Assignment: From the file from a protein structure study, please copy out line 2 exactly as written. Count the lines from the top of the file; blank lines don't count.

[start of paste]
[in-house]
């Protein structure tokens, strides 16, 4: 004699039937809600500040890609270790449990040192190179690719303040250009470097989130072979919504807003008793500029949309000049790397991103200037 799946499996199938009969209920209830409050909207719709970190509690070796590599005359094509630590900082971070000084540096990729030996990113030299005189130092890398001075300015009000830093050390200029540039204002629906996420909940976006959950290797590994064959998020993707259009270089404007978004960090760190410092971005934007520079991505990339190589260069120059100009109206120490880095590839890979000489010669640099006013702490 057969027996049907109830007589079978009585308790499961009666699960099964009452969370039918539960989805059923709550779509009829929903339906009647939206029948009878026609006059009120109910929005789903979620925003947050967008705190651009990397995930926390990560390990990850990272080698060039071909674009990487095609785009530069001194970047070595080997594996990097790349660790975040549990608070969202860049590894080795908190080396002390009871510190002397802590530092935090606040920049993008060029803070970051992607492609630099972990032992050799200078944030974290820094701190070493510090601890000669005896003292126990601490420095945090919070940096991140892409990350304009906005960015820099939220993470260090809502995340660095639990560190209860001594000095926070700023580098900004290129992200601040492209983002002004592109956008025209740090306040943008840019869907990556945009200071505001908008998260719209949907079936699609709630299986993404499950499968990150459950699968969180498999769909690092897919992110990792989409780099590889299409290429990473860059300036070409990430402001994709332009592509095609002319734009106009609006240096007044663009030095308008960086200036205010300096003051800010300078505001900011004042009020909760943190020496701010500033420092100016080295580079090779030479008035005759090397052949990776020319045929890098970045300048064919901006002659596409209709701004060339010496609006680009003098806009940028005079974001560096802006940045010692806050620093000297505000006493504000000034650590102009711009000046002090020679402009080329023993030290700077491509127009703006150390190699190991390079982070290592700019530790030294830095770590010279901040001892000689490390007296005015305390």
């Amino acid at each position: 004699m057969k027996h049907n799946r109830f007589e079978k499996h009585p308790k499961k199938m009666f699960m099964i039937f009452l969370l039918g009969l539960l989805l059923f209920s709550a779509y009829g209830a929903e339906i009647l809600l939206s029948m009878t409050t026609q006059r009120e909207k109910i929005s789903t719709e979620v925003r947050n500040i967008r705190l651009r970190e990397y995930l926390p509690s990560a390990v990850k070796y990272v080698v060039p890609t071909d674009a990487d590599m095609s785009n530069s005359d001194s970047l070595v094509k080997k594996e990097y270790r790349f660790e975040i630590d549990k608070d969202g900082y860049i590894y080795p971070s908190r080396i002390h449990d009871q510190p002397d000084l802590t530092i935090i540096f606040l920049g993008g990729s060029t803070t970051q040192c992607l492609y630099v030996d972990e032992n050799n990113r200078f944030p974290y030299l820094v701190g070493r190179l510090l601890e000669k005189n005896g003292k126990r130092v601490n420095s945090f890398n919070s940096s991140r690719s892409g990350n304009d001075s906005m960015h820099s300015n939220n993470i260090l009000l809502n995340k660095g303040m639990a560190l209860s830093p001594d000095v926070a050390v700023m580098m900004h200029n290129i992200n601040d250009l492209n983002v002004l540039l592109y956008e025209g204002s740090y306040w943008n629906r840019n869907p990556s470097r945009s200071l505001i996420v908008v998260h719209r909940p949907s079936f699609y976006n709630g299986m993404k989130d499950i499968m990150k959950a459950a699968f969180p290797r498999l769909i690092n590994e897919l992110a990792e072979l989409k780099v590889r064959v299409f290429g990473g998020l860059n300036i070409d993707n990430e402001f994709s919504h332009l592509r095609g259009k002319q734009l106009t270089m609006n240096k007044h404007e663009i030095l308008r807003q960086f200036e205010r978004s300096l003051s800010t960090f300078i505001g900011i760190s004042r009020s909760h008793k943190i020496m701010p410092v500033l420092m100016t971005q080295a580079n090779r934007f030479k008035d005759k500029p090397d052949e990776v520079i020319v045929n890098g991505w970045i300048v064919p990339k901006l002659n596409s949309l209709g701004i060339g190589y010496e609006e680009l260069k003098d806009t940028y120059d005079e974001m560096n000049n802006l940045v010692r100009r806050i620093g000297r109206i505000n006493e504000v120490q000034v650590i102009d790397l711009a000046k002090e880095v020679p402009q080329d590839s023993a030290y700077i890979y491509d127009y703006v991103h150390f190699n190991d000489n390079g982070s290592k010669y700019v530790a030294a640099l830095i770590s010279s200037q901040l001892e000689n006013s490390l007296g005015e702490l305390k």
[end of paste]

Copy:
């Protein structure tokens, strides 16, 4: 004699039937809600500040890609270790449990040192190179690719303040250009470097989130072979919504807003008793500029949309000049790397991103200037 799946499996199938009969209920209830409050909207719709970190509690070796590599005359094509630590900082971070000084540096990729030996990113030299005189130092890398001075300015009000830093050390200029540039204002629906996420909940976006959950290797590994064959998020993707259009270089404007978004960090760190410092971005934007520079991505990339190589260069120059100009109206120490880095590839890979000489010669640099006013702490 057969027996049907109830007589079978009585308790499961009666699960099964009452969370039918539960989805059923709550779509009829929903339906009647939206029948009878026609006059009120109910929005789903979620925003947050967008705190651009990397995930926390990560390990990850990272080698060039071909674009990487095609785009530069001194970047070595080997594996990097790349660790975040549990608070969202860049590894080795908190080396002390009871510190002397802590530092935090606040920049993008060029803070970051992607492609630099972990032992050799200078944030974290820094701190070493510090601890000669005896003292126990601490420095945090919070940096991140892409990350304009906005960015820099939220993470260090809502995340660095639990560190209860001594000095926070700023580098900004290129992200601040492209983002002004592109956008025209740090306040943008840019869907990556945009200071505001908008998260719209949907079936699609709630299986993404499950499968990150459950699968969180498999769909690092897919992110990792989409780099590889299409290429990473860059300036070409990430402001994709332009592509095609002319734009106009609006240096007044663009030095308008960086200036205010300096003051800010300078505001900011004042009020909760943190020496701010500033420092100016080295580079090779030479008035005759090397052949990776020319045929890098970045300048064919901006002659596409209709701004060339010496609006680009003098806009940028005079974001560096802006940045010692806050620093000297505000006493504000000034650590102009711009000046002090020679402009080329023993030290700077491509127009703006150390190699190991390079982070290592700019530790030294830095770590010279901040001892000689490390007296005015305390």